INFO: Software Cheat Sheets

GarageBand 4: How to Compose by Auditioning Loops

Cheat Sheet 20091105

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Start by picking a Loop that will be a base sound, such as your percussion or bass. I chose Exotic Beat 01. (Green in GarageBand means it's a software Loop; blue means it's an analog Loop.) Move the cursor over the Loop until it turns into a curved arrow (see below):

GarageBand 4: Loop with curved arrow

Click and Hold and expand your Loop so that it will play for a bit (see below):

GarageBand 4: Loop Expanded

Remember - you can Zoom In and Zoom Out of your Loops any time you want (see below):

GarageBand 4: Zoom Controller

Now Zoom Out until you see the End of Song Marker - which is a little purple triangle (see below):

GarageBand 4: End of Song Marker

Drag the End of Song Marker and move it to the end of your last Loop (see below):

GarageBand 4: Marker at end of song postition

This is now your End of Song Position. Now, when you export/share your music there will be no dead air when it has finished playing. The End of Song Marker will automatically move as you add more Loops.

Turn on your Cycle Region button (see below):

GarageBand 4: Cycle Region Button

(This used to be called a loop button, but now that snips of music are called loops the name has been changed to cycle.)

When you turn on Cycle Region, a yellow bar appears above your song. Move the cursor over the yellow bar until it turns into a bar with two arrows (see below):

GarageBand 4: Cycle Region yellow bar

Click and Hold and expand your Cycle Region bar to the end of the Loop you want to hear over and over again while auditioning other Loops (see below):

GarageBand 4: Cycle Region yellow bar expanded

Now, Click and open your Loop Browser (see below):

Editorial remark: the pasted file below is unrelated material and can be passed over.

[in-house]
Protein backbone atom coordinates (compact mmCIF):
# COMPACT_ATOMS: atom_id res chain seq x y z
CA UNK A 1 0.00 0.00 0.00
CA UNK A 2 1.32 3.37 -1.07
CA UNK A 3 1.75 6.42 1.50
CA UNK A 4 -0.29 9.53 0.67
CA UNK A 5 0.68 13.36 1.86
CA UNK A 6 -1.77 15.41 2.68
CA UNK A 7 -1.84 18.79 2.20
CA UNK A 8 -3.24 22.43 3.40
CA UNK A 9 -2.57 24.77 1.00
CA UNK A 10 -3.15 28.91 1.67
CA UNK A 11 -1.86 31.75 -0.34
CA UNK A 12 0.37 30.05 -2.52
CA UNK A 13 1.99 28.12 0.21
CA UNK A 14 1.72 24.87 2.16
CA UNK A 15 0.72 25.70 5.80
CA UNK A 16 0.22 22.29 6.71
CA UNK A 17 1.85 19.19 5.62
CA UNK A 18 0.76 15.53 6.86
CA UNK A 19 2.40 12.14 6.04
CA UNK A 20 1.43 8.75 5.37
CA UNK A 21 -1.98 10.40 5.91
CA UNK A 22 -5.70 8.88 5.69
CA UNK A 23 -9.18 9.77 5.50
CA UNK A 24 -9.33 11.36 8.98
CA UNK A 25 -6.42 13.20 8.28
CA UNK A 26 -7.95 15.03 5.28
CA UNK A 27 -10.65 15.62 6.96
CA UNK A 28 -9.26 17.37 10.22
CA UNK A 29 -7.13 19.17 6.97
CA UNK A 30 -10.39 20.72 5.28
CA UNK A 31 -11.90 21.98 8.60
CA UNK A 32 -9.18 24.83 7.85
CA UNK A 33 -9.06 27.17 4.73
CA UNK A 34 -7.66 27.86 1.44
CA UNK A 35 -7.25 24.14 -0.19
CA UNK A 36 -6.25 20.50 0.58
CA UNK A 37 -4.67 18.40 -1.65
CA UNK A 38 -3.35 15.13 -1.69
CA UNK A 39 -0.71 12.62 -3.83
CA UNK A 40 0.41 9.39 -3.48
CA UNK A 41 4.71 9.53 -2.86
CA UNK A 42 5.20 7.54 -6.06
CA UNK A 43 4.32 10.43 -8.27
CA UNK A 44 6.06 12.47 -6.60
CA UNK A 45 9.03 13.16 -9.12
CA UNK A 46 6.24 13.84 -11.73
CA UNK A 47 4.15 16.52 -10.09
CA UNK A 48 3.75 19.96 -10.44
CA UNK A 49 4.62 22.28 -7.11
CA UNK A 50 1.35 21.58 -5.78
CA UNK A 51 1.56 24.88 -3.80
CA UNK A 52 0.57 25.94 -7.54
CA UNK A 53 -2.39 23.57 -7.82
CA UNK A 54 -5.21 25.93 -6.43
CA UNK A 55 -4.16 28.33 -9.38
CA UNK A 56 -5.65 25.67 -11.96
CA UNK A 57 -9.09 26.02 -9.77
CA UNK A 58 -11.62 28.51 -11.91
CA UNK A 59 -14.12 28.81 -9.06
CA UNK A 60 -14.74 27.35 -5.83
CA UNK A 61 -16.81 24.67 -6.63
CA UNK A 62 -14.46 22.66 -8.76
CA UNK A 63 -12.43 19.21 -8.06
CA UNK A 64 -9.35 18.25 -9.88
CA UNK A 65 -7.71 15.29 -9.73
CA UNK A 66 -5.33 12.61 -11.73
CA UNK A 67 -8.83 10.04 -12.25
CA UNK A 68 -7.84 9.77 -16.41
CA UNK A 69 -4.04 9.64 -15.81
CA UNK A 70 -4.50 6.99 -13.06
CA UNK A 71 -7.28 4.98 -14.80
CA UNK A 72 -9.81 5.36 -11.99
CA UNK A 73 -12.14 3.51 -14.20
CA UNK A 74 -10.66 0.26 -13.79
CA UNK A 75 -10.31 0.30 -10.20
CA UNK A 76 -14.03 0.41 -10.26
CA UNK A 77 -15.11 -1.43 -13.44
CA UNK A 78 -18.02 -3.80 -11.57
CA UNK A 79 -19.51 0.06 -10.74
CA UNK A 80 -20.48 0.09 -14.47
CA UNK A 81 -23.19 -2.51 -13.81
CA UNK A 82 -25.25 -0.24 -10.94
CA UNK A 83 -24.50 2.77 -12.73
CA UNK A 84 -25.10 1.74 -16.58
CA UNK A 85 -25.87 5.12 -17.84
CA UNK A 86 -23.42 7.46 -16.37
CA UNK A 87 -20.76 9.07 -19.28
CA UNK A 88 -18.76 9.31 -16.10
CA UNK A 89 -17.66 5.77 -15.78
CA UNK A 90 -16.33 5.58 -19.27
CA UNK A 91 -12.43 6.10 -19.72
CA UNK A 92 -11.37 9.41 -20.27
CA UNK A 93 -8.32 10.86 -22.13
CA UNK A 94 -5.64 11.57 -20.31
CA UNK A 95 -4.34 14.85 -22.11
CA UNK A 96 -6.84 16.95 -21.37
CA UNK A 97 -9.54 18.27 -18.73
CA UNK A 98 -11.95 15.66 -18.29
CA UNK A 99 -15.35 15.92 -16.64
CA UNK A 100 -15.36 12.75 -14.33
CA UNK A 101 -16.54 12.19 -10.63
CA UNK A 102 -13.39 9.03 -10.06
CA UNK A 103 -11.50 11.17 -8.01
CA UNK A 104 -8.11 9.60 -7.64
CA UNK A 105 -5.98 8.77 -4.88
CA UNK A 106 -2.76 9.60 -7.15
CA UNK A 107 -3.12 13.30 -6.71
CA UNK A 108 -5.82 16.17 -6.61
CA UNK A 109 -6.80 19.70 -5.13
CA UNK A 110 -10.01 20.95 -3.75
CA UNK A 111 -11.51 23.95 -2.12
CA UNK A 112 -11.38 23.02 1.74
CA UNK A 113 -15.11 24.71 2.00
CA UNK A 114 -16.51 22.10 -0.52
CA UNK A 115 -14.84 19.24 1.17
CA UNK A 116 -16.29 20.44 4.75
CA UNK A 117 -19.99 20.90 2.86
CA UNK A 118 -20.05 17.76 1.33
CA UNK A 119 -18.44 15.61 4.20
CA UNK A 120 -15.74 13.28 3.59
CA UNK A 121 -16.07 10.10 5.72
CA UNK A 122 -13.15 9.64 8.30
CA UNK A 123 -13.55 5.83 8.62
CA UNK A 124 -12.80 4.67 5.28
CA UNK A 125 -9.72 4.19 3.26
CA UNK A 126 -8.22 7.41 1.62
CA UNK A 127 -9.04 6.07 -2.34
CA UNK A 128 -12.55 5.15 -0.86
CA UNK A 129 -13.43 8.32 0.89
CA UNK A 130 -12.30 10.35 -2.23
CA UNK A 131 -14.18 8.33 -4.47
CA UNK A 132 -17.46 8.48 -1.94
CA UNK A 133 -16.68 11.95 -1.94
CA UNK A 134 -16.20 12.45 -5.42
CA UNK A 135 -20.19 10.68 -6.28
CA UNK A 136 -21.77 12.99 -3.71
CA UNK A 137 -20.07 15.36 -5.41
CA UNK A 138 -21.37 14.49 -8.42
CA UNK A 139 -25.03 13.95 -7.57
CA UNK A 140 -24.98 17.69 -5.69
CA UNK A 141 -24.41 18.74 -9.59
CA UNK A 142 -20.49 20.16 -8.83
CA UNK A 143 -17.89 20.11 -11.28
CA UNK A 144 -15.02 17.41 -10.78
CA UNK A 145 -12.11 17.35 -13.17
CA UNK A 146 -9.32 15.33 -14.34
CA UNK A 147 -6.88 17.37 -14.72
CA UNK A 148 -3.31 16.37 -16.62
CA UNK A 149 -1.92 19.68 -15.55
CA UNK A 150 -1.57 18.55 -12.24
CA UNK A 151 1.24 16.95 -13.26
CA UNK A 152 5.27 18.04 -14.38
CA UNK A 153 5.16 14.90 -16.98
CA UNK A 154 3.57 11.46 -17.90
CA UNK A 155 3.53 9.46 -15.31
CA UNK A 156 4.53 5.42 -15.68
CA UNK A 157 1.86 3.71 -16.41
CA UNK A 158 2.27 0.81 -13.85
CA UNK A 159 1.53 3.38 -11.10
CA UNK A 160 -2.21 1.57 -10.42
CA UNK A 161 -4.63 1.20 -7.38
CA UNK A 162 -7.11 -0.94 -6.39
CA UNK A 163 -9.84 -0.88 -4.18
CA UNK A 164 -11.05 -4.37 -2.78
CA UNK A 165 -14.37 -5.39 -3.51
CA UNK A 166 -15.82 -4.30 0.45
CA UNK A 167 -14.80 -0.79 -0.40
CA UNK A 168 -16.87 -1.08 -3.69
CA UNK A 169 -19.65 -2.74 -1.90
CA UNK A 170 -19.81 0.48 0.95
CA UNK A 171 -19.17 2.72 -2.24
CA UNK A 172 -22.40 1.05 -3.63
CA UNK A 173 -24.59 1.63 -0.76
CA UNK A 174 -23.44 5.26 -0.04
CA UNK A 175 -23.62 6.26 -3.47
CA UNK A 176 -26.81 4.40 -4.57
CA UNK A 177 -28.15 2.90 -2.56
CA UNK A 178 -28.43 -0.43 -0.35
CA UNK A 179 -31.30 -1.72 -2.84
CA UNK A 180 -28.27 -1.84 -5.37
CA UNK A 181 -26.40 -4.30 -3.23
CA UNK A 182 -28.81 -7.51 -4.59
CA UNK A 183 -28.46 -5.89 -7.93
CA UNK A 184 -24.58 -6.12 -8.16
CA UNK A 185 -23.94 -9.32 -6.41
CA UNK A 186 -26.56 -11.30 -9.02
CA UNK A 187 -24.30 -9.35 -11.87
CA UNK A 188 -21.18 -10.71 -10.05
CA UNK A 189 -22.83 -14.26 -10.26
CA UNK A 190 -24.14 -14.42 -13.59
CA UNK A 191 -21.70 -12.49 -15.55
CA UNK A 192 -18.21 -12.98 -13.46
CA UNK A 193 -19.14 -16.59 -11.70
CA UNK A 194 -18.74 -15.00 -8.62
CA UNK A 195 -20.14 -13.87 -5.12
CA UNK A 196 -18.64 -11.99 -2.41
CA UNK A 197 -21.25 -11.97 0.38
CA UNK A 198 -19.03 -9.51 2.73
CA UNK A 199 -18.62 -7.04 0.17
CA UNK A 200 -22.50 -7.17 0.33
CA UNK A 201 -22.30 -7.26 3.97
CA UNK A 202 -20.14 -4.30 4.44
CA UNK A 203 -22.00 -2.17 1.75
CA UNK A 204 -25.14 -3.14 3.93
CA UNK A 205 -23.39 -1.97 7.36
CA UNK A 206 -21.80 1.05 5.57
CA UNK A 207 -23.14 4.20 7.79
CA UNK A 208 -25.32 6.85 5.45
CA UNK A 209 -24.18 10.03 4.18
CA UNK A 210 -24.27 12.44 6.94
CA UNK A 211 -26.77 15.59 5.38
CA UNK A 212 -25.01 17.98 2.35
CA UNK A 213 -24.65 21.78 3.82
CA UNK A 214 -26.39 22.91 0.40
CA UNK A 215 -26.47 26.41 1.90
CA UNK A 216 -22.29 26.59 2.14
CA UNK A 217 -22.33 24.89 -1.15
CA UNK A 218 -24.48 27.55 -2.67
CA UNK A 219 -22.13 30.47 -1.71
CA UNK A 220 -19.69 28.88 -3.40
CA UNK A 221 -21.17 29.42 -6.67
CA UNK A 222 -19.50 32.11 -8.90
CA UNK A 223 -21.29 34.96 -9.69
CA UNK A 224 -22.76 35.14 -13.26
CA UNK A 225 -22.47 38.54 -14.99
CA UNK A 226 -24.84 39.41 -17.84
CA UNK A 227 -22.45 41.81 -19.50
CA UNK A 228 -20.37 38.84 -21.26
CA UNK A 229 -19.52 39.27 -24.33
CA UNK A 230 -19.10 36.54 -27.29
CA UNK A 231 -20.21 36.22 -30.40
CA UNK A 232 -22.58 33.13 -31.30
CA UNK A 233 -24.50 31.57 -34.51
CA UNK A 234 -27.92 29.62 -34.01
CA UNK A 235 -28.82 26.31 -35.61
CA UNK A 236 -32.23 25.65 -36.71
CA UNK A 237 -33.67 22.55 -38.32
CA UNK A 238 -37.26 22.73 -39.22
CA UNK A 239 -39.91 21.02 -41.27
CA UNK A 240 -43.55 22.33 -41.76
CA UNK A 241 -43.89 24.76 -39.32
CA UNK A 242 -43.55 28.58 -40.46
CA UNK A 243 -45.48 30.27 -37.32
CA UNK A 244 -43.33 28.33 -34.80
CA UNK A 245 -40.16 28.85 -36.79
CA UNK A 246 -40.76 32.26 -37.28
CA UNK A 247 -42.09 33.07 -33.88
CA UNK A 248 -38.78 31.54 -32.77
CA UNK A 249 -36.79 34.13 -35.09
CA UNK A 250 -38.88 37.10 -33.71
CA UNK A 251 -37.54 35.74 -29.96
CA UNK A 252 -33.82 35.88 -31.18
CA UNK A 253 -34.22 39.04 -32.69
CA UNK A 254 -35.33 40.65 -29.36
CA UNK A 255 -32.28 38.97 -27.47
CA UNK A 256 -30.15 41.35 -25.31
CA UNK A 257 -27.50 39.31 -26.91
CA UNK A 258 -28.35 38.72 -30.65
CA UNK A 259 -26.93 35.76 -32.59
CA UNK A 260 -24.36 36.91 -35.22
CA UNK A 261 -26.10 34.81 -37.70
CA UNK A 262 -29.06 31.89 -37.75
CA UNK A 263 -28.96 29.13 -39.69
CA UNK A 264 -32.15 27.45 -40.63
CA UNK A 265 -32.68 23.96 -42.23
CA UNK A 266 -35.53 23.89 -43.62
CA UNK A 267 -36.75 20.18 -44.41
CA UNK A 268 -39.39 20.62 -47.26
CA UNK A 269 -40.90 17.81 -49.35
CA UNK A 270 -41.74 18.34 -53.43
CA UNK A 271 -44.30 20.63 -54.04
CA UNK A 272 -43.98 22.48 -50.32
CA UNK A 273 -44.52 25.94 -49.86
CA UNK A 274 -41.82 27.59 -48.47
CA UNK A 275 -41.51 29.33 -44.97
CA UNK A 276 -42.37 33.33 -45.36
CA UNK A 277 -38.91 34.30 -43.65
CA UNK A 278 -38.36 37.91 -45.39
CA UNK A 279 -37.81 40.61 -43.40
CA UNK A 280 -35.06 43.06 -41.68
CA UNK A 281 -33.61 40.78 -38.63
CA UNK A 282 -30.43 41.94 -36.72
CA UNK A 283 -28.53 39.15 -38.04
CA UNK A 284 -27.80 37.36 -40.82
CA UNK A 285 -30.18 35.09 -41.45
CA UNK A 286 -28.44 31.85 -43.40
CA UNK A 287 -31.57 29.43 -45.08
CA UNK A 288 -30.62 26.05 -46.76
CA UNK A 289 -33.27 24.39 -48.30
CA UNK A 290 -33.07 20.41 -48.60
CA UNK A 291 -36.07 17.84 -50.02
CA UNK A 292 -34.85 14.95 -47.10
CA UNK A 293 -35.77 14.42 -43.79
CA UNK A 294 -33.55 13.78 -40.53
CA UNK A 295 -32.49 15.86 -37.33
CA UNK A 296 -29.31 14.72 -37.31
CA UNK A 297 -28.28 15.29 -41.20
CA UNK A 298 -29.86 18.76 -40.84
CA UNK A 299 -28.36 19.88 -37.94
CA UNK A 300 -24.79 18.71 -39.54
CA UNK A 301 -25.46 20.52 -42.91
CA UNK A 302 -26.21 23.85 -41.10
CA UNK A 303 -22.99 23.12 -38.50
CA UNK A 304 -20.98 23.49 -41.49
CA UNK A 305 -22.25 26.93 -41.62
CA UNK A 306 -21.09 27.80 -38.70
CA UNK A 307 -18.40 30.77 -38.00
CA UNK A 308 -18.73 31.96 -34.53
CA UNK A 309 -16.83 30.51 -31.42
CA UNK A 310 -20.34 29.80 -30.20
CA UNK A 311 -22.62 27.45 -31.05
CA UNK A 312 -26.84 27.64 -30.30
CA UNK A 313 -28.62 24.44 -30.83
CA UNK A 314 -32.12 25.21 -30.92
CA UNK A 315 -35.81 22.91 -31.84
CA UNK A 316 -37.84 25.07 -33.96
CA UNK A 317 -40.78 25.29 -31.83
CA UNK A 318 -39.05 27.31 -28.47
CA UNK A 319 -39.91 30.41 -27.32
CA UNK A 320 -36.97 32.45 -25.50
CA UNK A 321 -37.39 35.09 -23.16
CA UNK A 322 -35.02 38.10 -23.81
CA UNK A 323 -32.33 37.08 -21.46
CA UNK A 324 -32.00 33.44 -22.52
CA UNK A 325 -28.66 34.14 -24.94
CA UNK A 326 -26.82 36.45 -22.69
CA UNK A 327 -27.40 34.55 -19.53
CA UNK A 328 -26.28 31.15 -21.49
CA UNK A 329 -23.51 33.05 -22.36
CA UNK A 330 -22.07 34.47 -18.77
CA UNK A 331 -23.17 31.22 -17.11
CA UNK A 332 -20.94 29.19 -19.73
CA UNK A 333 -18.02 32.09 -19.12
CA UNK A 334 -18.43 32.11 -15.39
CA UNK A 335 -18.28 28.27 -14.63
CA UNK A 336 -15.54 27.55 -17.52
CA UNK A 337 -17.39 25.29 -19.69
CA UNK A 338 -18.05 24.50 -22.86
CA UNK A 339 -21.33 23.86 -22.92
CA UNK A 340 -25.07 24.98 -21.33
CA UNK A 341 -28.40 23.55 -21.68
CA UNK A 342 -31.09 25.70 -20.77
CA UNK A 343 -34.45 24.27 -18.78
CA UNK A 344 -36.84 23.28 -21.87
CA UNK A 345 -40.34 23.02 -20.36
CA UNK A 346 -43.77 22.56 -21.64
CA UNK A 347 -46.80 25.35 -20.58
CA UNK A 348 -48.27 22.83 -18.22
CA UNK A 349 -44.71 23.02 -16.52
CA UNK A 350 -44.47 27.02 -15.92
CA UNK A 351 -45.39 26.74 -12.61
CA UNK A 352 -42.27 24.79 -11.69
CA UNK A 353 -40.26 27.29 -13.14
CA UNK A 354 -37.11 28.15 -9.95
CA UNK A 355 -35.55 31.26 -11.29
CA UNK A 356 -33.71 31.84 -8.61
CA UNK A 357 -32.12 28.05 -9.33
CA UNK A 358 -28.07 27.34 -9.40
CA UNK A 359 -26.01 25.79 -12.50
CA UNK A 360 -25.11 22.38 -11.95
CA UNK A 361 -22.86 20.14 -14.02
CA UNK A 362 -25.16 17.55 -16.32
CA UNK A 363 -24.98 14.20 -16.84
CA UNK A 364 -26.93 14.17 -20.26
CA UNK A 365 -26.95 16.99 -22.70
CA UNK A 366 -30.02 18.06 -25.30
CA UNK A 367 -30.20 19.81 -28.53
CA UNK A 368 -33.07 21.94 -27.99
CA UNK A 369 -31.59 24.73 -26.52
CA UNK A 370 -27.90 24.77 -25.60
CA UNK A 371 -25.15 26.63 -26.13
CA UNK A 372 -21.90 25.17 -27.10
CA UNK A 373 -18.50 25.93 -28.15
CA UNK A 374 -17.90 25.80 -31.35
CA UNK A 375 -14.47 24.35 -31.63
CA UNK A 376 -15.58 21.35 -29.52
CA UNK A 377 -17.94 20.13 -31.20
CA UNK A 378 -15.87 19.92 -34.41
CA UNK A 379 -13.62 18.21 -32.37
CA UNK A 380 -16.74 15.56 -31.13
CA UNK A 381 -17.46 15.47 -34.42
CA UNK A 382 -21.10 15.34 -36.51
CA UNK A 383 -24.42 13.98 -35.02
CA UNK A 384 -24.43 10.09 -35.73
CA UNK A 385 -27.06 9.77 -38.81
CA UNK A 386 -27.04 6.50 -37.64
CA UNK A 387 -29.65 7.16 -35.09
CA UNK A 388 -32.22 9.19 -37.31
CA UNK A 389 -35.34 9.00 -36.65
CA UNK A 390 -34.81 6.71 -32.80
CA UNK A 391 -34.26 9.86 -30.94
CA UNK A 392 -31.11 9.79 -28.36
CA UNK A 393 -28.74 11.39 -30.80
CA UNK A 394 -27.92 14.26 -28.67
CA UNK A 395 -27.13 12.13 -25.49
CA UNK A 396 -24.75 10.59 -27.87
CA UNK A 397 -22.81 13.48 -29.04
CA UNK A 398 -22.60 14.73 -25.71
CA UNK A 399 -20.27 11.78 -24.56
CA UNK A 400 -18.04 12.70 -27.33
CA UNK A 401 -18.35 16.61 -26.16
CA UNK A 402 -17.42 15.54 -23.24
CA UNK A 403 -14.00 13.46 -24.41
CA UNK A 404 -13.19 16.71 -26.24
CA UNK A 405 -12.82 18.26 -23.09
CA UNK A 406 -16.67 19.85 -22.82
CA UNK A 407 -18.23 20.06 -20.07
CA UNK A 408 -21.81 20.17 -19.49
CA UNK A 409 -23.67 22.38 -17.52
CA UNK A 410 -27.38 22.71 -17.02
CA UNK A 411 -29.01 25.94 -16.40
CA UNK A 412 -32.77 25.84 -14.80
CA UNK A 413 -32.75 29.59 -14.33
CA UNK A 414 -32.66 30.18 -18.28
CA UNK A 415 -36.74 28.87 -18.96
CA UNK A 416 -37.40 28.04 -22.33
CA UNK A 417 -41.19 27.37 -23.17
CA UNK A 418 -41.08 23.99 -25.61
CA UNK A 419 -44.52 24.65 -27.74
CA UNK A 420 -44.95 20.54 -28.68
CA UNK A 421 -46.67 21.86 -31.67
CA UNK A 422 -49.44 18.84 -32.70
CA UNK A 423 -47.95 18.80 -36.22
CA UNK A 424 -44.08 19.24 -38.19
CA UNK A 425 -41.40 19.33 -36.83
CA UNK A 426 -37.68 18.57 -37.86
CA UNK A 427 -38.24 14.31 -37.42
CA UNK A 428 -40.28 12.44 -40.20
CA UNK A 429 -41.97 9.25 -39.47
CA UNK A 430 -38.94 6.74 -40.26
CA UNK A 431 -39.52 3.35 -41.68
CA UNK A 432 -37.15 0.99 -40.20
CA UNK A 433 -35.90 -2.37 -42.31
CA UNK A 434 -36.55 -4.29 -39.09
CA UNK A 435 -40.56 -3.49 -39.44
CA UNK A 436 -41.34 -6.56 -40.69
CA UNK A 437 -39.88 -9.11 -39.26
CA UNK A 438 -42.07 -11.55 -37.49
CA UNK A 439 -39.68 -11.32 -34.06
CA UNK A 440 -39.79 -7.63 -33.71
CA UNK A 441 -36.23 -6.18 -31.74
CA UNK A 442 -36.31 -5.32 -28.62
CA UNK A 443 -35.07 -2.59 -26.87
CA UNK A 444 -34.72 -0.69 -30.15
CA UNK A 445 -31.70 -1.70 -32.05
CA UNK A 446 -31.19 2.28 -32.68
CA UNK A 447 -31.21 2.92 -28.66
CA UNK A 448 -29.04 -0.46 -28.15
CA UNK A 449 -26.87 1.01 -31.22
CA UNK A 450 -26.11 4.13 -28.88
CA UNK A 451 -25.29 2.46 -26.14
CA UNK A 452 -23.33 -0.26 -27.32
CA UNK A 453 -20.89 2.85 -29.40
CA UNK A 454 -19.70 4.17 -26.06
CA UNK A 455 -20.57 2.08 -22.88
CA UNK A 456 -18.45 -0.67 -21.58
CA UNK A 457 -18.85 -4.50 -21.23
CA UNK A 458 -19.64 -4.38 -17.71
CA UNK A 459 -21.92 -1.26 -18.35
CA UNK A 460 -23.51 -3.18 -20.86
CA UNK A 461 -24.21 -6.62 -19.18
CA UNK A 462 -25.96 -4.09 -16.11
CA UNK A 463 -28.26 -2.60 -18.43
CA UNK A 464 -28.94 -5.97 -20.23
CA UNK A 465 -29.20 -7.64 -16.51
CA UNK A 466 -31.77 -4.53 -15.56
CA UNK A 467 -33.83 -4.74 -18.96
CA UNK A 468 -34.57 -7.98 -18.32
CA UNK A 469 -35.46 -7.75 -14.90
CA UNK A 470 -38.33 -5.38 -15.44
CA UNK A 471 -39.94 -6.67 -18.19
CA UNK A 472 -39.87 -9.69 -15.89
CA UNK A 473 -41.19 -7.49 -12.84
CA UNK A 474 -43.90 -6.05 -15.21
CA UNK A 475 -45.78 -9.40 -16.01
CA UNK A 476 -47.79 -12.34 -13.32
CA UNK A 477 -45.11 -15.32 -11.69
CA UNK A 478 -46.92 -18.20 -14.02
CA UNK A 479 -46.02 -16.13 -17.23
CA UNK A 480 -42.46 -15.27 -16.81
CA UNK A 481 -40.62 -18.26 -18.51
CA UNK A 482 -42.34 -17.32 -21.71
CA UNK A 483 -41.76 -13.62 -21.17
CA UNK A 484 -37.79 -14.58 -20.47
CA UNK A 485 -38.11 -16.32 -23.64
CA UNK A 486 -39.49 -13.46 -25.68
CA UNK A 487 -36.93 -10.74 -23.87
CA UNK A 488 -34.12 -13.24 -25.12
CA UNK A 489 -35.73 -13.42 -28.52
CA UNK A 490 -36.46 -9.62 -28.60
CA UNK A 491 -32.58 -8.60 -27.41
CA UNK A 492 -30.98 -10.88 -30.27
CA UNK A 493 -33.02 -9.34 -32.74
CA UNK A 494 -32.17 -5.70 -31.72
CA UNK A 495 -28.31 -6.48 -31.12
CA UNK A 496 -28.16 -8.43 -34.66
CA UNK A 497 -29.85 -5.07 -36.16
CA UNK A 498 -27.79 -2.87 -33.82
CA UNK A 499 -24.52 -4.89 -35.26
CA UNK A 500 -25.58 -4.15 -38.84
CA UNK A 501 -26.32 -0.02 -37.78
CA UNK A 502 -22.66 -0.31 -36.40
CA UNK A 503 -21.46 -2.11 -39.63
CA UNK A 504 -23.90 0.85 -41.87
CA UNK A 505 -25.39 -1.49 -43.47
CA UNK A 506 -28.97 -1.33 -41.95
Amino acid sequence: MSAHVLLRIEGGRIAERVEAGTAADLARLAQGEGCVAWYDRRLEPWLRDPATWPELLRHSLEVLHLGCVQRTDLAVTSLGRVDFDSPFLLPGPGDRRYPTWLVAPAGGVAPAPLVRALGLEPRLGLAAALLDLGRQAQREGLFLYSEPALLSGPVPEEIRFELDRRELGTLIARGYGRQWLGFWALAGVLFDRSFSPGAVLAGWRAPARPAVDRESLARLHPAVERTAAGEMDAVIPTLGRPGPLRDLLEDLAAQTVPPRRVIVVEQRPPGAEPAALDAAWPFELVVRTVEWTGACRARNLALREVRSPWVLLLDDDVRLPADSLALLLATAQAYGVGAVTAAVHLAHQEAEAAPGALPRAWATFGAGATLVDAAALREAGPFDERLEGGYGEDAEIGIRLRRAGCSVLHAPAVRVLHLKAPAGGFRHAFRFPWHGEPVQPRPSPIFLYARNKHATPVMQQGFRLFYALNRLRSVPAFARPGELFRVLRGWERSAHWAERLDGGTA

GarageBand 4: Loop Browser Button

Once you've chosen a category, Hit your Spacebar or Click the Play Button to start your Cycled Region playing and then use your Up and Down Arrow Keys to scroll through the Loops in the Loop Browser (see below):

GarageBand 4: Loops in the Loop Browser

When I hear something I like, I drag it up to create a separate track and then Mute it so I can continue listening to others (see below):

GarageBand 4: New tracks muted

After auditioning for a bit, I then listen to each new track against my base track. One Loop I chose was Latin El Clan Piano 05 (listen below):

I also tried La Manca Piano and ended up going with it (listen below):

Then I deleted the track with Latin El Clan Piano 05 by selecting the track and using Command-Backspace/Delete (see below):

GarageBand 4: deleting a track

At this point in my work, I really needed to Save (Command-S). If you see a dot in the middle of the red button of your window, it means you have made changes and not yet saved your work (see below):

Un-saved warning dot

Once you Save (Command-S) your work, the dot will go away - until you make another change (see below):

Work is saved and dot is gone

I listened and arranged my piano and then added flute tracks while keeping the base percussion track on Mute (listen below):

Then I listened with my original percussion (listen below):

And it was TERRIBLE. So I deleted the original percussion track and cycled with my piano and flute and auditioned new percussion (see below):

GarageBand 4: Cyling with new Loops

Below is what my final song looks like in GarageBand 4:

GarageBand 4: final song

And below is what my funky little song sounds like:

Instrument Loops chosen were:
• La Marca Piano
• Shogun Shakuhachi Flute
• Jacaranda Bansuri Flute
• Asian Pond Kit (wood blocks, cymbals and kick bass drum)
• Cuban Fun Guiro (a ridged gourd that is played with a stick rubbed back and forth over it)

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